Backers of a $25 million rec center and indoor pool are urging the Steamboat Springs City Council to keep them in mind when they consider the site for a new community center next week.
"What we want them to reconsider is simply the site location," Michelle Petix said. "It might seem dumb right now to choose a site that is bigger than what's needed (for the community center), but it could look wise in 20 years."
Members of Citizens for a Community Recreation Center are asking supporters to pack Centennial Hall for Tuesday's City Council meeting. They hope the council will abandon three alternative sites for the community center in favor of one that would be large enough for a rec center, as well. About 40 people attended a forum on the subject at Olympian Hall on Tuesday night.
The recreation center and the community center are different subjects, but a number of residents see a link between the two. Recreation center backers are concerned that building a stand-alone community center for senior citizens would delay a rec center and leave them treading water indefinitely.
Consultants studying a rec center envision it could be built in three phases.
If all three phases were built, they might include space for youth programs, a gymnasium, an indoor swimming pool and a fieldhouse. Rec center backers are mindful that the City Council is being asked to approve and financially support an expansion of the nonprofit Steamboat Springs Health and Recreation Center to include an indoor pool.
Those in attendance at last night's meeting suggested it might be desirable to meet the needs of seniors in a new rec center.
"We would like to see seniors incorporated into our programs more, and in a multi-generational facility," City Recreation Supervisor Susan Petersen confirmed.
The previous City Council committed to replacing the existing community center. It houses the meal program offered to seniors by the Routt County Council on Aging, as well as meetings of the American Legion. It is scheduled for demolition to make way for the expansion of Bud Werner Memorial Library. The library district is contributing $500,000 to the cost of the new community center.
"We feel the community center needs to be where the rec center is going to be," Citizens for a Community Recreation Center organizer Judy Zetzman said. "What we want is to have City Council stop for a moment and say, 'Let's put it in a place where we can grow as a community.'"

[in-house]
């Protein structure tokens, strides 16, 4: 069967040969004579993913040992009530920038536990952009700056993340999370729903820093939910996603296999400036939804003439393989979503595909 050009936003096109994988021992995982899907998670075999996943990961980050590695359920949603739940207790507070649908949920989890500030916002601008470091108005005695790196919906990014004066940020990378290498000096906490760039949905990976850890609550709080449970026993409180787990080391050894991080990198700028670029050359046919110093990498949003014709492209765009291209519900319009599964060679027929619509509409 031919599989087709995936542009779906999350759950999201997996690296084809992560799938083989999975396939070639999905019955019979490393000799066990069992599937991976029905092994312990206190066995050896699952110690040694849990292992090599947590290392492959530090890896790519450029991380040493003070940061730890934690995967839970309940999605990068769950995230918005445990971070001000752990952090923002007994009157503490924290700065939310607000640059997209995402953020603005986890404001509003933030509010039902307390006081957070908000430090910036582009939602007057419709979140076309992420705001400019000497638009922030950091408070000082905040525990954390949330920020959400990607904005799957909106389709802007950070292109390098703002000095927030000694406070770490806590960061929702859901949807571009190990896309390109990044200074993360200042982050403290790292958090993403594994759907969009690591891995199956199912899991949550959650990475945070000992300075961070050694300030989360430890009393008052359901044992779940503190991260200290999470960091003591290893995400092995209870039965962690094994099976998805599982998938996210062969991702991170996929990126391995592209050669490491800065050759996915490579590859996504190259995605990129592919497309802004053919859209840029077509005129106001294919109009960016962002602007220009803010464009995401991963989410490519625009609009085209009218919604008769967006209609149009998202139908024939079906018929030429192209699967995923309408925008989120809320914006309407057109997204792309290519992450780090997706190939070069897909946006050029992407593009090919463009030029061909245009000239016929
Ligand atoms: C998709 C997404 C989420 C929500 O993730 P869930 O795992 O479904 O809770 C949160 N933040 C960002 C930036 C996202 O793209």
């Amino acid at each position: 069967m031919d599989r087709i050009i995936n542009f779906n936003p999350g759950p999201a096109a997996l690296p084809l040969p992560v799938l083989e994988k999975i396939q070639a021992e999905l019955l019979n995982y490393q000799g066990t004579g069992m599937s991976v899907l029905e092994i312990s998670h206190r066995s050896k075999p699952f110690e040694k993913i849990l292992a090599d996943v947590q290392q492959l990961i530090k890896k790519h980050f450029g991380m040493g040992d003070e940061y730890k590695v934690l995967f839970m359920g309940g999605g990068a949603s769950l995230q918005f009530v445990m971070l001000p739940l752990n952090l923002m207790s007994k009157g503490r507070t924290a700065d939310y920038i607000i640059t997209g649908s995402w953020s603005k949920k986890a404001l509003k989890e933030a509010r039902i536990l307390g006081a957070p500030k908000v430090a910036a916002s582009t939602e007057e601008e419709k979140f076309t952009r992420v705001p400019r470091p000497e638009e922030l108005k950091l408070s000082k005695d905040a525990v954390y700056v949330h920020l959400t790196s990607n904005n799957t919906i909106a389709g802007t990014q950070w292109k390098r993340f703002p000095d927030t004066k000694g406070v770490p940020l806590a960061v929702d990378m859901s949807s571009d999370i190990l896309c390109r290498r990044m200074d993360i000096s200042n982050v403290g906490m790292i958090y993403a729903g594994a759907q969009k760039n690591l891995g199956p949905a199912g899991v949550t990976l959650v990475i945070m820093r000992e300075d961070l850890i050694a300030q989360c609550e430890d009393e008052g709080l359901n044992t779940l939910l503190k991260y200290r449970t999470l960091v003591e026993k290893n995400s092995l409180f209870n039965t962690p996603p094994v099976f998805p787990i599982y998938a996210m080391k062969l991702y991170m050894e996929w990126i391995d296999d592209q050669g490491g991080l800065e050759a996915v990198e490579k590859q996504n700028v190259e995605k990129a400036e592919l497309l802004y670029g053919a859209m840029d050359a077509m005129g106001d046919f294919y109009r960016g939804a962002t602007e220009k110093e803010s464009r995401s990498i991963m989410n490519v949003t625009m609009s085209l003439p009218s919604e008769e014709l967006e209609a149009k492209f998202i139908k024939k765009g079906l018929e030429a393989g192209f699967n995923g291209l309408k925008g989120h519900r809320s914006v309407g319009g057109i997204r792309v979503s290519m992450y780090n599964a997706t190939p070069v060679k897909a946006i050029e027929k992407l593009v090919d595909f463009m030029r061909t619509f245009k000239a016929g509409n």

The city has hired consultants to conduct a detailed feasibility study of a new recreation center and to evaluate three sites for the new community center. However, the sites being considered for the smaller community center are different from the potential sites that have been identified for a 100,000-square-foot rec center.
The sites being considered for the community center include the Stock Bridge Transit Center, the Human Services Center on Seventh Street, and Memorial Park.
Potential sites for the rec center include the city's undeveloped park off Hilltop Parkway, Ski Town Park and property owned by the Steamboat Springs School District west of the city. Tentative site plans for the Hilltop site (also known as Curci Turner) have been drawn.
Consultant Ballard King anticipates the rec center could be built in three phases, with the teen and youth centers, gymnasium and multi-purpose rooms comprising the first phase of 43,000 square feet for about $9.6 million.
Phase 2 could add an indoor swimming pool for about $9.6 million. A third phase could include a fieldhouse, climbing wall and racquetball courts for about $7.5 million.
Petersen said city parks and recreation staff members have guided the research into the feasibility study on the rec center but that it is time for them to bow out of the political process.
"Parks and Recreation staff is ready to end our involvement and turn it over to the citizens," she said. "This needs to be a citizen-led initiative. It's really up to the citizens to tell City Council what needs to be done."
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